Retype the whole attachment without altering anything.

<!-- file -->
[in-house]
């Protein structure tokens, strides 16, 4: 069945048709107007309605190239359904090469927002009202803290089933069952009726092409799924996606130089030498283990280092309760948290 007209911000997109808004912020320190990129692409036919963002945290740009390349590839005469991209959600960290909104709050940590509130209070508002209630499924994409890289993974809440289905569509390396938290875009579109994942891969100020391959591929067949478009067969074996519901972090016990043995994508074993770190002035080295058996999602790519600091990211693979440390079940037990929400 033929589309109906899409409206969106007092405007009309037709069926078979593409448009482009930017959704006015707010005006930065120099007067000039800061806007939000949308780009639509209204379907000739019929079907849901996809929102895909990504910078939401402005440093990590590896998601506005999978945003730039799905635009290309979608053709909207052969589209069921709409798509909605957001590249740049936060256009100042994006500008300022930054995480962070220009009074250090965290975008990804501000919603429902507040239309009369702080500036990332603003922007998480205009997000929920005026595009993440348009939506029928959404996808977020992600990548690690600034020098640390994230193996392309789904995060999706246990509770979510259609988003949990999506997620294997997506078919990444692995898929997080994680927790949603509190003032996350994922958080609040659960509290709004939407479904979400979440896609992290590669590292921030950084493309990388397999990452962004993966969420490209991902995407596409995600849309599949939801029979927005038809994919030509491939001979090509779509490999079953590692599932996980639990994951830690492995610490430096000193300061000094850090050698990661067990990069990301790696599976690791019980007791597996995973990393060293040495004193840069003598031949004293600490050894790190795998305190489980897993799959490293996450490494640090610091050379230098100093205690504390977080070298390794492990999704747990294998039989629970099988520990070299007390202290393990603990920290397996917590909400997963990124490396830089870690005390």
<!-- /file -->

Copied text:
[in-house]
């Protein structure tokens, strides 16, 4: 069945048709107007309605190239359904090469927002009202803290089933069952009726092409799924996606130089030498283990280092309760948290 007209911000997109808004912020320190990129692409036919963002945290740009390349590839005469991209959600960290909104709050940590509130209070508002209630499924994409890289993974809440289905569509390396938290875009579109994942891969100020391959591929067949478009067969074996519901972090016990043995994508074993770190002035080295058996999602790519600091990211693979440390079940037990929400 033929589309109906899409409206969106007092405007009309037709069926078979593409448009482009930017959704006015707010005006930065120099007067000039800061806007939000949308780009639509209204379907000739019929079907849901996809929102895909990504910078939401402005440093990590590896998601506005999978945003730039799905635009290309979608053709909207052969589209069921709409798509909605957001590249740049936060256009100042994006500008300022930054995480962070220009009074250090965290975008990804501000919603429902507040239309009369702080500036990332603003922007998480205009997000929920005026595009993440348009939506029928959404996808977020992600990548690690600034020098640390994230193996392309789904995060999706246990509770979510259609988003949990999506997620294997997506078919990444692995898929997080994680927790949603509190003032996350994922958080609040659960509290709004939407479904979400979440896609992290590669590292921030950084493309990388397999990452962004993966969420490209991902995407596409995600849309599949939801029979927005038809994919030509491939001979090509779509490999079953590692599932996980639990994951830690492995610490430096000193300061000094850090050698990661067990990069990301790696599976690791019980007791597996995973990393060293040495004193840069003598031949004293600490050894790190795998305190489980897993799959490293996450490494640090610091050379230098100093205690504390977080070298390794492990999704747990294998039989629970099988520990070299007390202290393990603990920290397996917590909400997963990124490396830089870690005390």